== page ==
At the end of June, Phil and I took a quick trip to Creede and Lake City to visit family and friends. The Creede visit included a reunion of my dad’s side of the family where we gathered to celebrate my aunt Jenny’s 45th anniversary of being in business there with her shop, Rare Things. It was a great time with aunts, uncles, and cousins. We went hiking, we went on a mine tour, we visited the Creede museum, we went to a Rare Things celebratory dance at the Elks Lodge, and we ate a lot of good food.
Here I am overlooking the town of Creede.
Phil tried to roll this boulder off the hillside. He was not successful.
The best part of the Creede Museum was this homemade bowling ball cannon out front! It was an extremely “redneck” design but apparently it worked extremely well. The man who made it would shoot bowling balls across the valley, right over the town of Creede! Those bowling balls would fly half a mile! Unfortunately the sheriff made him stop one day after he almost nailed some people hiking down the trail above Creede. Please note: This is all modern history–not some decades-old story that happened in the wild west days.
Phil just had to grab a bit at The Mac Mine food truck, which specialized in selling macaroni ‘n’ cheese to which you could add various toppings.
After Creede, we took a brief trip to Lake City to visit some friends there. Lake City had a very heavy winter with as much as 400% of average snowfall. Numerous avalanches came down the mountainsides, blocking roads and even taking out one house belonging to the local sheriff. He and his daughters miraculously survived, but the house was obliterated.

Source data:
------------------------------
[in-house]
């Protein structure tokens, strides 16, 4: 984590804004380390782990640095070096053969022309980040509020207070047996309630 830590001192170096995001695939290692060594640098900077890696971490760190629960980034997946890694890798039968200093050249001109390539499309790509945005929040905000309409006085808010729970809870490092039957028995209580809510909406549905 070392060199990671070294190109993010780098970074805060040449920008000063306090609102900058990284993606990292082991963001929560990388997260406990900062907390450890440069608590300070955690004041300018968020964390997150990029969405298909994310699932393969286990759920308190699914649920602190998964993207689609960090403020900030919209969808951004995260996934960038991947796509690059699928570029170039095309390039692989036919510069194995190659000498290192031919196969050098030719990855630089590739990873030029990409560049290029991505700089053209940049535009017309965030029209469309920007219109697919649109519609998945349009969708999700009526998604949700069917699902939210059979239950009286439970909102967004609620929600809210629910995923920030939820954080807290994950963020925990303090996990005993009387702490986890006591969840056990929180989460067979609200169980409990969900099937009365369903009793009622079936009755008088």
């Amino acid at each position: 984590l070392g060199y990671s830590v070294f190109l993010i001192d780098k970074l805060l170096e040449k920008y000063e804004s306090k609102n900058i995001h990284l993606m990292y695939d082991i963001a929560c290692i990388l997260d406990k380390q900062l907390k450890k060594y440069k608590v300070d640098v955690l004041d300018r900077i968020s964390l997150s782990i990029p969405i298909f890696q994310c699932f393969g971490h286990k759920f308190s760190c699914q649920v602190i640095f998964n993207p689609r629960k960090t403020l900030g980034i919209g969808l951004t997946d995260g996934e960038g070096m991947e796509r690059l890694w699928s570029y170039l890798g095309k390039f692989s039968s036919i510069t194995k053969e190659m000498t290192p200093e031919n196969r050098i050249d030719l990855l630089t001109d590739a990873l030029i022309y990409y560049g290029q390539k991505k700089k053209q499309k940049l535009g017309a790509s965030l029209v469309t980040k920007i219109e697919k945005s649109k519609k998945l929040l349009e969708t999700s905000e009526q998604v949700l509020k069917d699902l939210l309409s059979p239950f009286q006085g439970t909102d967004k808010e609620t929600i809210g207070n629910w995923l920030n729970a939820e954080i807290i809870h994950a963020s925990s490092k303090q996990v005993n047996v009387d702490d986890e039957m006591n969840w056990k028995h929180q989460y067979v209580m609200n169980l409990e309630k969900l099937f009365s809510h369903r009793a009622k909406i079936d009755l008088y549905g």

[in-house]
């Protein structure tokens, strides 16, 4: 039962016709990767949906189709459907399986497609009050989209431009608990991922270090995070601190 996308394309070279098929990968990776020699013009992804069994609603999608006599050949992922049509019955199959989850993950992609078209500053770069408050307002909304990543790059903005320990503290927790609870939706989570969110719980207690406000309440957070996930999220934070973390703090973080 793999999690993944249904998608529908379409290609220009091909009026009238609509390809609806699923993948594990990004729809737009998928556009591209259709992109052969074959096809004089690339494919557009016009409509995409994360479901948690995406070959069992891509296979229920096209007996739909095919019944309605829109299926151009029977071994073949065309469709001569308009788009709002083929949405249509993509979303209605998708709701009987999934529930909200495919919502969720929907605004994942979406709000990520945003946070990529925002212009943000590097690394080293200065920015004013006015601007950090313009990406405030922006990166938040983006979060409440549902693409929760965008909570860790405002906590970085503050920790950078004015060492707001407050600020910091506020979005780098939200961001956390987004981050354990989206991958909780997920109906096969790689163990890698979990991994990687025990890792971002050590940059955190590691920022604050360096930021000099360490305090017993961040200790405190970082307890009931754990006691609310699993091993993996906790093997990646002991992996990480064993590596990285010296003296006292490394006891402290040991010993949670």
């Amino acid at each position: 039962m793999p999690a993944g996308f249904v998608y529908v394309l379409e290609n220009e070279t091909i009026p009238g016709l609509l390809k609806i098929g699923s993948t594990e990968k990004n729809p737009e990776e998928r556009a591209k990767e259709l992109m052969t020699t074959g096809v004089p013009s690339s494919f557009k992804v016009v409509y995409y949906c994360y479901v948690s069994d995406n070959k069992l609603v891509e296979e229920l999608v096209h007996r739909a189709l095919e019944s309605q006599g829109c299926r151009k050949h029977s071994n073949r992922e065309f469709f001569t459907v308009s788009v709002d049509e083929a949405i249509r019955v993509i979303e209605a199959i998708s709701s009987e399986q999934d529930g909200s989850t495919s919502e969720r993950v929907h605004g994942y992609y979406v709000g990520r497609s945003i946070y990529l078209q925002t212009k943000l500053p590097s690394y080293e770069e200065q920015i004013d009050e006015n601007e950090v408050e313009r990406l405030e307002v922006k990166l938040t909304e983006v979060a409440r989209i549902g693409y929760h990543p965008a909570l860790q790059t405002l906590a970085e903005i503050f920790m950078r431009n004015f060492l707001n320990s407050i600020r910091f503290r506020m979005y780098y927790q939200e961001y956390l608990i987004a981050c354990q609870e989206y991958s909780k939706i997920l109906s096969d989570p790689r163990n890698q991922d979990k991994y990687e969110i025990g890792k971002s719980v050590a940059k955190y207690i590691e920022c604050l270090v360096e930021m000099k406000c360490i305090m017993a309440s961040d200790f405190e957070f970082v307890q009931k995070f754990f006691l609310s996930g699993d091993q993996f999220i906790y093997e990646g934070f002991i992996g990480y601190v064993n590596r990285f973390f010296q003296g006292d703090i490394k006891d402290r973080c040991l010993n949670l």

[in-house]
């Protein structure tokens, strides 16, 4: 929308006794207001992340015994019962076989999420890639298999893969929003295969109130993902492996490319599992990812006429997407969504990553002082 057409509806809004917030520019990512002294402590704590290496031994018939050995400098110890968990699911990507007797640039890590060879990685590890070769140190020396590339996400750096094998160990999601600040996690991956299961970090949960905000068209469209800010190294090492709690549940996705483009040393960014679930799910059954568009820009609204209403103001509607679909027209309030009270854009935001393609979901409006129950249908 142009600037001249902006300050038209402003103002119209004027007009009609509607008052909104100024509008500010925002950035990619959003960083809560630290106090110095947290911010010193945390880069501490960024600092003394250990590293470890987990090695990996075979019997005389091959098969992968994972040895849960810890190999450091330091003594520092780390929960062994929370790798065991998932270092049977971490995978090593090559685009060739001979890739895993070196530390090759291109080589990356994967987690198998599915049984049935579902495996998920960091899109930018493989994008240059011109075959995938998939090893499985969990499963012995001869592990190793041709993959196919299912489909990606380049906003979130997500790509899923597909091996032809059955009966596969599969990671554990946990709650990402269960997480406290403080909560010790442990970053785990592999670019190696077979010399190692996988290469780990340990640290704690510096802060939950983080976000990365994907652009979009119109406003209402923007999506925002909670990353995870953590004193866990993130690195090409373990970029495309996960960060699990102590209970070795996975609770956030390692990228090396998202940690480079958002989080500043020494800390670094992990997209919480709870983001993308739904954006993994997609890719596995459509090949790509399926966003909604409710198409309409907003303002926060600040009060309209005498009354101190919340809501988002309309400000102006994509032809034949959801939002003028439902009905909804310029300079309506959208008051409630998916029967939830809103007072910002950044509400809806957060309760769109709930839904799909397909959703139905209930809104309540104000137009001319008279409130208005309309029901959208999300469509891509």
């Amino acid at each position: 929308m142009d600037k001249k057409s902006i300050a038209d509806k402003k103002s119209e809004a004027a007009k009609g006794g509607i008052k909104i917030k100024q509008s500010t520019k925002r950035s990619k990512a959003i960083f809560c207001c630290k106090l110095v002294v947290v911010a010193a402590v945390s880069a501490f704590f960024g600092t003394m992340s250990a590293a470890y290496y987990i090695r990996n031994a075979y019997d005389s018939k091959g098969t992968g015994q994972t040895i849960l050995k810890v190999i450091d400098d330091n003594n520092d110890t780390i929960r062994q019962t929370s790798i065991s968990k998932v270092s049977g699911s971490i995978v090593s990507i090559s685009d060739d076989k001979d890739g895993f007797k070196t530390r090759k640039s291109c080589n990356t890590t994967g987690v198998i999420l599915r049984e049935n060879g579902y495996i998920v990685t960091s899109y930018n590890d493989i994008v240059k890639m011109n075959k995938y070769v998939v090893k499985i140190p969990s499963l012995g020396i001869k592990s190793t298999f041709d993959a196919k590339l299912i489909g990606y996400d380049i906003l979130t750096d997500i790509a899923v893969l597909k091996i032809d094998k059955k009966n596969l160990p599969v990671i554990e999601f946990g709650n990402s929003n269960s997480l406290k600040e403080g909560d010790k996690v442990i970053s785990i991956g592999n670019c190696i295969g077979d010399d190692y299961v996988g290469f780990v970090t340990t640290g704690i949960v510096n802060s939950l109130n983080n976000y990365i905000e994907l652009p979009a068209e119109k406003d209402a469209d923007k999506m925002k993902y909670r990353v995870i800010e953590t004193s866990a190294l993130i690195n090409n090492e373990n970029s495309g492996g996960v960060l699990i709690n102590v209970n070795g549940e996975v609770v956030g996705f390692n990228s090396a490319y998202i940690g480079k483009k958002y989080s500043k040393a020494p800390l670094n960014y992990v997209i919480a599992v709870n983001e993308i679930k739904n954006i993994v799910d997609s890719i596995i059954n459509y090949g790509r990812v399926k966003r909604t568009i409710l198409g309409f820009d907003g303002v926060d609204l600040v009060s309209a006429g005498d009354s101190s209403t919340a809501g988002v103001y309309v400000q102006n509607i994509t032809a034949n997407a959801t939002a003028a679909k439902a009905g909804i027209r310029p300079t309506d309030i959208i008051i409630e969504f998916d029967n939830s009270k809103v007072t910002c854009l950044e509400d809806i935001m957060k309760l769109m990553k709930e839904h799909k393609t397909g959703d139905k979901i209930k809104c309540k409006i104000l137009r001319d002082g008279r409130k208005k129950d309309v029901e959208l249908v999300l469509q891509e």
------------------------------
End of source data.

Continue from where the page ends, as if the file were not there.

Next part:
Phil and I took ourselves on an “avalanche tour” of the valleys around Lake City and saw dozens of slides of various sizes.
A lot of timber came down, making it very difficult to open the 4WD roads out of Lake City. Several of the avalanches were so big they wiped out trees way up the opposite side of the mountain from which they came down. I was told there is a slide up near Animas Forks (between Lake City and Silverton) that has snow and logs piled 120 feet deep. They don’t know if they will be able to open the pass this summer, which if course is hurting tourism.
It was cool to watch the water disappear under the huge masses of snow, dirt, and logs, only to reappear further down.
The high water is also hurting tourism since fishing is usually one of Lake City’s biggest draws. Maybe the fall fishing will make up for it this year. During our trip, Henson Creek was overflowing its banks just above Snowden Meadow where we held the 2017 NAPgA Rendy.
The sturdy log bridges we built at the Rendy two years ago got washed away in this year’s floods.
But the rock dam we built stayed in place and kept the water from flowing down the trail as it once did!
Also, the rock we placed on this 30 feet of trail is still going strong and staying above water. Finn helped move these rocks!
And we saw a moose in the willows near the riverbank. This was Phil’s first time seeing a moose in the wild. The photo is so lousy we could probably claim we actually saw Bigfoot, but no, she’s a moose. There is a calf in the willows just ahead of her, but it didn’t show up in the photo except as a tiny tawny patch. It was actually a very big moose calf, but I guess it was shy because it hid in the bushes as soon as we slowed down to take a picture.